Paa Kwesi Arko Cee writes: Making Sex Education Safer For Minors

Chances are that, if you were born and raised in Africa, in a country called Ghana or anywhere nearby, you certainly may have learnt everything you know on the topic of sex and even understood the way our bodies function outside of home.

While the information you acquired, whatever the source, may be the facts on which your sexual skills, knowledge and competencies have been evolving up till now, you certainly “envy” your western peer who is taught about sex by an expert authority at home or in school without being told when they had questions, that they were being naughty.

In Africa, we learnt from our families and our cultures that when children spoke or acted-out sexually, they needed and deserved to be punished and we were frightened by this wild, destructive anarchy.

It is not the object of this scripture to discuss whose culture is what. Societal norms and cultural dynamism doesn’t exist without reasons but maybe it will look beautiful when I say the avoidance of sexually related conversations seems to traditional African society a firewall between children and the fire of sex.

Then boom! Your children turn teenagers. And they seem they are years late. Digital media acknowledges with a nod and immediately welcomes them with episodes of nudity and sex. They get all they had been lied about on air and online.

Worse yet, they hide what they may be doing from you so to avoid punishment for acting out hormonal urgings. They now know sex after all and anytime you try to rather talk about it, they know you are about to deliver one of your silly argumentative essays to them.

Most parents will quickly conclude in this regard, that, their children are different; that they don’t sex-talk with others simply because ‘I told them it’s bad’ or ‘I don’t see them that way’. While it may be true, this kind of children are most likely to be showing symptoms of fear.

Among the children whom I had observed, there is a strong obsession about sex. They discuss it with friends and look for answers on the streets constantly. Meanwhile, many parents are also uneasy about the effect of interpreting the myth about sex to children.

But robbing children of the opportunity to learn from the right source will push them to learn themselves through experimenting. The fuel of ignorance, combined with the fire of curiosity together ignites in them the blazing desire to search information from the internet and friends. Parents can intervene in the process and diminish their child’s sense of isolation.

If parents fail to be sex educators, movie directors would do the job for them. Sexual conversation between parents and their children is safer and healthier even than that between a school teacher and a student. A famous African proverb says the claws of a hen does not kill it’s chicks.

However, what is too much interpretation and what isn’t too much is an open question, but children learn according to some frame of reference. The media, fortunately or not, provides most of this frame of reference, consciously or not, with recently a high degree of profanity.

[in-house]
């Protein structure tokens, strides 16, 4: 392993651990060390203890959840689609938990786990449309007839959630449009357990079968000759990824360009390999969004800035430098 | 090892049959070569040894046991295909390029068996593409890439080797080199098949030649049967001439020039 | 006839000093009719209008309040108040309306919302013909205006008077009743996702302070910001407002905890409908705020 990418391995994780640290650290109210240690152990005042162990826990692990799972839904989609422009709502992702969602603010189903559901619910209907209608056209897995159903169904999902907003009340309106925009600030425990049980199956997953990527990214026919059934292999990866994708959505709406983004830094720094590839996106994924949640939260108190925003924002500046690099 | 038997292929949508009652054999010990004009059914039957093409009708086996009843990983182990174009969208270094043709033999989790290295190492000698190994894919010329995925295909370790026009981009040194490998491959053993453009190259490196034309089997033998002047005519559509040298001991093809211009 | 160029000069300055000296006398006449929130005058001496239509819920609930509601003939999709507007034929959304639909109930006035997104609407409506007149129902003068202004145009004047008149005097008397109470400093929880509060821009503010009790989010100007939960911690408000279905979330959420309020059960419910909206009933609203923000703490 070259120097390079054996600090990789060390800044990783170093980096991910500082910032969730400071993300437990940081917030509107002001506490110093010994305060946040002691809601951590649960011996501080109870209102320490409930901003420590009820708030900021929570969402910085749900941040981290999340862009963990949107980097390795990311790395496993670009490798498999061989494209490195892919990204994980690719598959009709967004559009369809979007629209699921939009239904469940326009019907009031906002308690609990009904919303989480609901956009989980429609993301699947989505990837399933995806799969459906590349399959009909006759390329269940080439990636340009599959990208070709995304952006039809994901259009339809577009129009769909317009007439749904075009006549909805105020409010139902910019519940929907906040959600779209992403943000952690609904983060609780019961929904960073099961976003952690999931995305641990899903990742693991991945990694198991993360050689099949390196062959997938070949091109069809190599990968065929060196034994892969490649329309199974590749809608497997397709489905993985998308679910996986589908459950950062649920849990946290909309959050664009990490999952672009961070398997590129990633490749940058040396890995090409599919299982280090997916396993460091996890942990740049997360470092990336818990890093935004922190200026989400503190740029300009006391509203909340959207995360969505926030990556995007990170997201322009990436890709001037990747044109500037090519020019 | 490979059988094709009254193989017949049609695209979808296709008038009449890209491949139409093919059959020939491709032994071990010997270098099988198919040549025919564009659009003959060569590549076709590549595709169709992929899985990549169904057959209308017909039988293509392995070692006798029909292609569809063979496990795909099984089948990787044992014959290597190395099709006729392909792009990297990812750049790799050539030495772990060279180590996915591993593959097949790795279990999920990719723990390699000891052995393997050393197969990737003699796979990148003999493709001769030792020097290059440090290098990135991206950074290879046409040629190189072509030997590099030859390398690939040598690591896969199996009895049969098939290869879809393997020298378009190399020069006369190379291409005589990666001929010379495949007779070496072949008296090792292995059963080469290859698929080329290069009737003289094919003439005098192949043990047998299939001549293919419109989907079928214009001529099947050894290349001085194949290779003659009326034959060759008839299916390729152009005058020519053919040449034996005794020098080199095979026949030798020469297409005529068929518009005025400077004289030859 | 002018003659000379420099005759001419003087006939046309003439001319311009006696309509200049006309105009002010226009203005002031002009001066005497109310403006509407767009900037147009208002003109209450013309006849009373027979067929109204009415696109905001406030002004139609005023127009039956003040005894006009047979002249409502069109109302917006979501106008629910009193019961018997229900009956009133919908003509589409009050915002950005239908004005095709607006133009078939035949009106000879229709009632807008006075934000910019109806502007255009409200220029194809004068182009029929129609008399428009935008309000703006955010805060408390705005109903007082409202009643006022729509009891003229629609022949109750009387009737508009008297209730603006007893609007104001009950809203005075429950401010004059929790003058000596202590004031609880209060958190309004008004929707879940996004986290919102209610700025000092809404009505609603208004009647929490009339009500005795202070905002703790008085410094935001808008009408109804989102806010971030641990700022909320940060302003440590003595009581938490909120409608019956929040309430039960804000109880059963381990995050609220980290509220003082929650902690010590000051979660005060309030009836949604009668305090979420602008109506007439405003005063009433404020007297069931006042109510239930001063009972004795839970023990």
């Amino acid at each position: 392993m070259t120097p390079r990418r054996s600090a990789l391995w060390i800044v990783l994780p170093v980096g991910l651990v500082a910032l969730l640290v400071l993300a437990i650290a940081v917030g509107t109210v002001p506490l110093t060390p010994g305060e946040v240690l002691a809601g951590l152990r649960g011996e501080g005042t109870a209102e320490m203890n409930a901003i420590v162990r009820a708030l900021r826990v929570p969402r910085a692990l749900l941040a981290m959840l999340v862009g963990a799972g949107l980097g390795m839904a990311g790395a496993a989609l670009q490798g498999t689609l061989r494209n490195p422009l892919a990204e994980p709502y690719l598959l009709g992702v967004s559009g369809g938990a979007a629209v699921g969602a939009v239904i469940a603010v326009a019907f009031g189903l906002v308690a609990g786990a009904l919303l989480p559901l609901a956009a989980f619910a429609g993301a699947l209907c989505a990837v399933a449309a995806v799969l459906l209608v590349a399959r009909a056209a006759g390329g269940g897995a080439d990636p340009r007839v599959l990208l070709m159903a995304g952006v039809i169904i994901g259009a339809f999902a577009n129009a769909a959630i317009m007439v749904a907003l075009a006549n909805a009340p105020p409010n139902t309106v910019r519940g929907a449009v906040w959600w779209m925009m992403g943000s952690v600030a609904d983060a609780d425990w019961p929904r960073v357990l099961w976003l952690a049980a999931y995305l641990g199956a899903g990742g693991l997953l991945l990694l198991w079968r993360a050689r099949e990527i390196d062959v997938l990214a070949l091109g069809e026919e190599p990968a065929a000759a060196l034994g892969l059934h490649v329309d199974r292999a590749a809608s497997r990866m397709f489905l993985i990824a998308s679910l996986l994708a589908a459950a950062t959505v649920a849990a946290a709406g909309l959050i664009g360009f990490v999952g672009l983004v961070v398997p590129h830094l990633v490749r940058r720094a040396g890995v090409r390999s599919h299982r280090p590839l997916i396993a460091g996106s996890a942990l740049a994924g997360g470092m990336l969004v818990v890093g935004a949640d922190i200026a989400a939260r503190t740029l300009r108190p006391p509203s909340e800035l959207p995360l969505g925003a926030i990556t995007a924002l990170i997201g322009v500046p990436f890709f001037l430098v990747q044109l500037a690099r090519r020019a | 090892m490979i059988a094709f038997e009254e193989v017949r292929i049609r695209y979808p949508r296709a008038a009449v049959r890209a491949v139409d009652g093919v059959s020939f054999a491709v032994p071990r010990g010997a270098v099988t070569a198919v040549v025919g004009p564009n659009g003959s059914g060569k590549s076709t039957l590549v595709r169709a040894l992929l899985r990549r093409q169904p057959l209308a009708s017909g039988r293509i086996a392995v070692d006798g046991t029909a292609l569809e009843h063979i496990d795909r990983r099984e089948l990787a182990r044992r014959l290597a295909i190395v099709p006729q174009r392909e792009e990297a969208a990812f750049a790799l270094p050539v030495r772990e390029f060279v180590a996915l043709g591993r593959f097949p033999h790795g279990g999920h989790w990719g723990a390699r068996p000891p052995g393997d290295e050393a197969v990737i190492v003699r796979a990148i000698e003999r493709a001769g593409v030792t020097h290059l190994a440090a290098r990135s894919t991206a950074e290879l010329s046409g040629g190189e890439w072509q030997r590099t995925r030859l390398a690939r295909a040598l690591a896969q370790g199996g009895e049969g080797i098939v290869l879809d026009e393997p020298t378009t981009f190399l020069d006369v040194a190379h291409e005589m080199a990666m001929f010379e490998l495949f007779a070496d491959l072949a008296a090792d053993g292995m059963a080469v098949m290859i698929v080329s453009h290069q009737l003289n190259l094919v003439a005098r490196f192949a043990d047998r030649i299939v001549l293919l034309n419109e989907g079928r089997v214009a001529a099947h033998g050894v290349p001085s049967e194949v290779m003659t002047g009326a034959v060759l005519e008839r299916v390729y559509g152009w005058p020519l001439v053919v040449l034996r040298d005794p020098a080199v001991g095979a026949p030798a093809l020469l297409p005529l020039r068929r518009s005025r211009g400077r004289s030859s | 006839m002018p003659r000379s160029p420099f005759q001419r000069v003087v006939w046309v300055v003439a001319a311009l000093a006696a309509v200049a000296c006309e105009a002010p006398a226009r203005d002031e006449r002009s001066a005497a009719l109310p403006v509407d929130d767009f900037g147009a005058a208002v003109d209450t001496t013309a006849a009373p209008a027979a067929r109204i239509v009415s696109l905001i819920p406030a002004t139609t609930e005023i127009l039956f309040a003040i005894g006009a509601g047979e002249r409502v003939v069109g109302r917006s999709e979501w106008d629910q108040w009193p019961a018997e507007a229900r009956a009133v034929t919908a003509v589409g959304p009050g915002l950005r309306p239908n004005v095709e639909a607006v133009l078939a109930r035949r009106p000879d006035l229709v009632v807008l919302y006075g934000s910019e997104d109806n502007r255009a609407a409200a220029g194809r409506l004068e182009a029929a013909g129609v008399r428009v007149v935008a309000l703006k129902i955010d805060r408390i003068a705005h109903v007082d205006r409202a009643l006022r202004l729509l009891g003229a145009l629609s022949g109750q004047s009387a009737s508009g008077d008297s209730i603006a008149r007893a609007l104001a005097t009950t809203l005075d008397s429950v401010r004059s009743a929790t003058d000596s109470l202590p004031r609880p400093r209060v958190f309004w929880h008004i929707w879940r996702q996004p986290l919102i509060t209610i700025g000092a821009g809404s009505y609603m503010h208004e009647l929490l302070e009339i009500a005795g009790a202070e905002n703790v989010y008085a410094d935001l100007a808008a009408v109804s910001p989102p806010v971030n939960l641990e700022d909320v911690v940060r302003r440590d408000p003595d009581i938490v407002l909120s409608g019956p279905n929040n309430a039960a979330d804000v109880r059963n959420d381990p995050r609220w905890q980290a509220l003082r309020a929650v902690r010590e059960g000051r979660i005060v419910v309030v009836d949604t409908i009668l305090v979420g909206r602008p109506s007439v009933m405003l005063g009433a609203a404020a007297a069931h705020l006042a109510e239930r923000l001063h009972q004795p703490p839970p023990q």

Last September, a proposed “Comprehensive Sex Education” triggered a national hoo-haa. While it’s not coming off for now, the future, like LGBT, remains uncertain.

A quick reminder is that, if children learned how their bodies work, they would be less curious about sex. It is discouraging to learn that parents often respond to their children’s acted-out questions on sex with energetic reprimand, a toxic frown or a slap- the same response their parents might have given them scores of decades ago.

But if you stick to this traditional approach, in a technological age, to your children, it’s unparental. We surely, couldn’t help children to solve any problem as long as we think they are doing these things because of the evil in them.

Parents have to evaluate their conversation techniques. You may want to begin by saying: “do you know the first time I heard about the word sex?” And once you have used that too woo your child, you may quickly go ahead, “when did you hear it?” “and where did you hear it from?” “i hope you know all there is to know. If you don’t, you can ask me anything” You may also tell them you once asked your mom or dad about something sexual (make sure its something sensitive but be carefully of their age). How they react may suggest what to say next.

This sits at the intersection of a number of thorny questions: the extent of exposure, the safe age as well as cultural tolerances. And these variables remains moot. But, for sure, parental silence in the face of sex education is, of course not a reason but an excuse. Children see it as an interpretation.

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They assume that we neither notice they have sexual concerns nor think them worthy of attention and discussion. What is more. Its difficult to get to know your children in their teens when they have been conditioned from childhood to follow a strict sexual lifestyle.

Starting early would help children and parents through a potentially frightening experience and give them confidence in their parents’ ability to offer them sexual guidance in a sexual crisis situation. In the end, you will be relieved of the fears that your children are armed against sexual predators and the numberless contaminated information in the public. But it still looks crazy, given that we are talking about Africa.

Written by Paa Kwesi Arko Cee

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